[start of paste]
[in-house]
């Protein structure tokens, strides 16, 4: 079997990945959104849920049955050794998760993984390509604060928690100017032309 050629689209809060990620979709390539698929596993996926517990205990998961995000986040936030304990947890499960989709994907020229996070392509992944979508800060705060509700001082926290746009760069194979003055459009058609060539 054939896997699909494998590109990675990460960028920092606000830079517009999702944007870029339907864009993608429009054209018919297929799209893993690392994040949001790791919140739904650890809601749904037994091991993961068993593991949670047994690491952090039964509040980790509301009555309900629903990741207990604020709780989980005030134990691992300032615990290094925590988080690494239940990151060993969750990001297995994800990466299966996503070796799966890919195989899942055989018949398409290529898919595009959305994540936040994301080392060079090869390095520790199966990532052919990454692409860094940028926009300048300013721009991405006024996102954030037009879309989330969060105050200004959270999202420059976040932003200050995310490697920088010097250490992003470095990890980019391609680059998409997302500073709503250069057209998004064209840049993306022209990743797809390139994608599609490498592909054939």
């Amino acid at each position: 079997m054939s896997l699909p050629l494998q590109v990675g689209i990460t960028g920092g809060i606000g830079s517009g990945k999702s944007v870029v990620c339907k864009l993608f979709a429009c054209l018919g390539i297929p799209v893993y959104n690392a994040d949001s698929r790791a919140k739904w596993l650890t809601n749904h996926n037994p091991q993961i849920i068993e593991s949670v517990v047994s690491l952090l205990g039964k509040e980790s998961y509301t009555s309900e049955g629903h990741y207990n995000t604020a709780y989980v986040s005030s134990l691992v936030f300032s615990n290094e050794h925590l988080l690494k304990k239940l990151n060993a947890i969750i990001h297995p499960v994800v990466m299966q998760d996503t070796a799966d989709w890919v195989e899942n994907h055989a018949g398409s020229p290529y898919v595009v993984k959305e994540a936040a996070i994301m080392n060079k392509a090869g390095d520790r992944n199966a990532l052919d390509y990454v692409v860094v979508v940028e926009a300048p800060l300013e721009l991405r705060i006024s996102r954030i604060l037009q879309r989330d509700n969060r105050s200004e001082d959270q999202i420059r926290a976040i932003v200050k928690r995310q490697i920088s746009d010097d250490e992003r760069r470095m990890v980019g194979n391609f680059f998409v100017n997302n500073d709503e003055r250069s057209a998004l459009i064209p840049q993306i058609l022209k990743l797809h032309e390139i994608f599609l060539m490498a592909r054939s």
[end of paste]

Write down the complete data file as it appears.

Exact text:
[in-house]
């Protein structure tokens, strides 16, 4: 079997990945959104849920049955050794998760993984390509604060928690100017032309 050629689209809060990620979709390539698929596993996926517990205990998961995000986040936030304990947890499960989709994907020229996070392509992944979508800060705060509700001082926290746009760069194979003055459009058609060539 054939896997699909494998590109990675990460960028920092606000830079517009999702944007870029339907864009993608429009054209018919297929799209893993690392994040949001790791919140739904650890809601749904037994091991993961068993593991949670047994690491952090039964509040980790509301009555309900629903990741207990604020709780989980005030134990691992300032615990290094925590988080690494239940990151060993969750990001297995994800990466299966996503070796799966890919195989899942055989018949398409290529898919595009959305994540936040994301080392060079090869390095520790199966990532052919990454692409860094940028926009300048300013721009991405006024996102954030037009879309989330969060105050200004959270999202420059976040932003200050995310490697920088010097250490992003470095990890980019391609680059998409997302500073709503250069057209998004064209840049993306022209990743797809390139994608599609490498592909054939």
């Amino acid at each position: 079997m054939s896997l699909p050629l494998q590109v990675g689209i990460t960028g920092g809060i606000g830079s517009g990945k999702s944007v870029v990620c339907k864009l993608f979709a429009c054209l018919g390539i297929p799209v893993y959104n690392a994040d949001s698929r790791a919140k739904w596993l650890t809601n749904h996926n037994p091991q993961i849920i068993e593991s949670v517990v047994s690491l952090l205990g039964k509040e980790s998961y509301t009555s309900e049955g629903h990741y207990n995000t604020a709780y989980v986040s005030s134990l691992v936030f300032s615990n290094e050794h925590l988080l690494k304990k239940l990151n060993a947890i969750i990001h297995p499960v994800v990466m299966q998760d996503t070796a799966d989709w890919v195989e899942n994907h055989a018949g398409s020229p290529y898919v595009v993984k959305e994540a936040a996070i994301m080392n060079k392509a090869g390095d520790r992944n199966a990532l052919d390509y990454v692409v860094v979508v940028e926009a300048p800060l300013e721009l991405r705060i006024s996102r954030i604060l037009q879309r989330d509700n969060r105050s200004e001082d959270q999202i420059r926290a976040i932003v200050k928690r995310q490697i920088s746009d010097d250490e992003r760069r470095m990890v980019g194979n391609f680059f998409v100017n997302n500073d709503e003055r250069s057209a998004l459009i064209p840049q993306i058609l022209k990743l797809h032309e390139i994608f599609l060539m490498a592909r054939s």